Ostensibly for software upgrades, each grounding will last for an undetermined length of time giving AI time to conduct more general repairs across its fleet of ten 787-8s. What is wrong outside the airline’s own 787 minimum equipment list (MEL) Air India hasn’t confirmed, but there has been multiple incidents including the loss of a mid-underwing-to-body fairing located on the belly of the aeroplane on the right side at Bangalore Airport, a cracked windshield grounding an aircraft in Melbourne, another grounding in Sydney due to undisclosed issues, and a braking issue on a flight from London to Delhi.

An unofficial Air India source says “Boeing has put out certain service bulletins which the airline will implement. This is not mandatory. The airline is doing it on its own to increase reliability of the aircraft.”

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No longer a dream. Jetstar’s first 787.

787 test flight

Almost seven years after the order, and five long years of delays, Jetstar’s first Boeing 787-8 is here. Well, almost. It will be at 1305 AEST on Wednesday October 9.

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Boeing’s 777-9X is almost go as Lufthansa commits to order for 34.

Lufthansa has become a launch customer for the yet to be launched next generation Boeing 777X project ordering 34 777-9Xs in addition to 25 Airbus A350-900s, with options and purchase rights for an additional 60 aircraft – 30 each of the 777-9X and A350-900.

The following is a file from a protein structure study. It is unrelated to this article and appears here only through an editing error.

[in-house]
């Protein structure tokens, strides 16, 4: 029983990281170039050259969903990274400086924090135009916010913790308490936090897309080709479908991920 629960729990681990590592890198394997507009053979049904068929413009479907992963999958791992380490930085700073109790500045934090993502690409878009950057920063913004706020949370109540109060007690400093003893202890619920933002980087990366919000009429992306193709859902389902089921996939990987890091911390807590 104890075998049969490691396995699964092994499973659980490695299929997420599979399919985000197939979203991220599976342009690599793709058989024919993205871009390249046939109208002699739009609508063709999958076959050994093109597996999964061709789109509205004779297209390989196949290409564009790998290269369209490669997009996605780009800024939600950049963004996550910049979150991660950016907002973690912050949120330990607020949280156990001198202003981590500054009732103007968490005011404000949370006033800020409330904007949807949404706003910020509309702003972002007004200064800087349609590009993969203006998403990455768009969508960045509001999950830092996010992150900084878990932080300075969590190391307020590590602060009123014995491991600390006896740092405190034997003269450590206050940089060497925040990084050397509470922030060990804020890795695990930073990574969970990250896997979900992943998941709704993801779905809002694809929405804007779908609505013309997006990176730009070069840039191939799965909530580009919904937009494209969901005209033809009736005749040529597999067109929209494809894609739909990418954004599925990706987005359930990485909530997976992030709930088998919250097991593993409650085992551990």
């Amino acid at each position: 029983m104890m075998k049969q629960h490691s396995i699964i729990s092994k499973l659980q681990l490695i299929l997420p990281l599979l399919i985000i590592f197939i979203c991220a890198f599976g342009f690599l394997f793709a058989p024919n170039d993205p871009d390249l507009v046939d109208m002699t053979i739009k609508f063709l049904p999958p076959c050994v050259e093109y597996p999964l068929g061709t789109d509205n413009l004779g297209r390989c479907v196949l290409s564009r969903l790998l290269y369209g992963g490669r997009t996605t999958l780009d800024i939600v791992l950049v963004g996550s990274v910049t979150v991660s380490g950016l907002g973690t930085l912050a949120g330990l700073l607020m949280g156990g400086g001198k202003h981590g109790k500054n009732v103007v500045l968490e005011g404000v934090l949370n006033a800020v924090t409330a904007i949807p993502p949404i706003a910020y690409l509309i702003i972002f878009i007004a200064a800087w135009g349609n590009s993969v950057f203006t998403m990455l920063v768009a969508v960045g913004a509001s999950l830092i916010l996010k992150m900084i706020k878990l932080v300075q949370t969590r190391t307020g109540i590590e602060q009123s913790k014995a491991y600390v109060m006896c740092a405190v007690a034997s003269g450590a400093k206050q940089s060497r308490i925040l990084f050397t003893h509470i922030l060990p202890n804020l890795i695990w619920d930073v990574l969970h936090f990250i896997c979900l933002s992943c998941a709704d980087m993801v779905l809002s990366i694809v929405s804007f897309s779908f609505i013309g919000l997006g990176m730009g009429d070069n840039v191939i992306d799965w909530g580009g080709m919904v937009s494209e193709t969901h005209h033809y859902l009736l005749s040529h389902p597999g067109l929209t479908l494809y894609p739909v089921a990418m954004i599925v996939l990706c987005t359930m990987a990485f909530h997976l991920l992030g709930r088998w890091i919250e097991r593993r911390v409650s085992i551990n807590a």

The 777-9X will be powered by the General Electric GE9X and feature a new advanced composite wing, which at 71 metres will be the longest aircraft wing Boeing has produced. The result? An estimated 20 per cent better fuel efficiency and a 15% reduction in operating costs over the 777-300ER resulting in the lowest seat kilometre costs in the industry.

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It’s been a long time. I’m back.

I originally set up this blog as an outlet for my fascination with the industry, and as an extension for some of the work I was completing in my Master degree in Air Transport Management. One quickly discovers that there is a wealth of freely available information on the industry. For those willing to put in the time, the list of potential topics can quickly become overwhelming.

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China’s CAAC issues 787 type certification

It’s been a long wait. After years of delays, the Civil Aviation Administration of China (CAAC) today issued the Chinese type certification certificate for the Boeing 787-8.

A team from China Southern is currently in Seattle undertaking preparatory work and customer acceptance flights before formally accepting the carrier’s first 787 LN 34, registered B-2725, on or before May 28. Hainan Airlines will follow, taking delivery of its first 787-8 in June.

The opaque nature of Chinese bureaucracy has muddied the official reason behind the CAAC’s delay in issuing the Chinese type certificate. Industry sources suggest that the 787 type certificate was ready for issue in late 2011, however due to development delays the preparatory work expired before the 787 could enter service under the old certificate. It is also suggested that Air China’s political connections in Beijing played a hand in delaying the paperwork, waving their magic wand to reduce the competitive pressure on the Chinese flag carrier which couldn’t secure early delivery positions for its 787-9 order, and didn’t order the A380.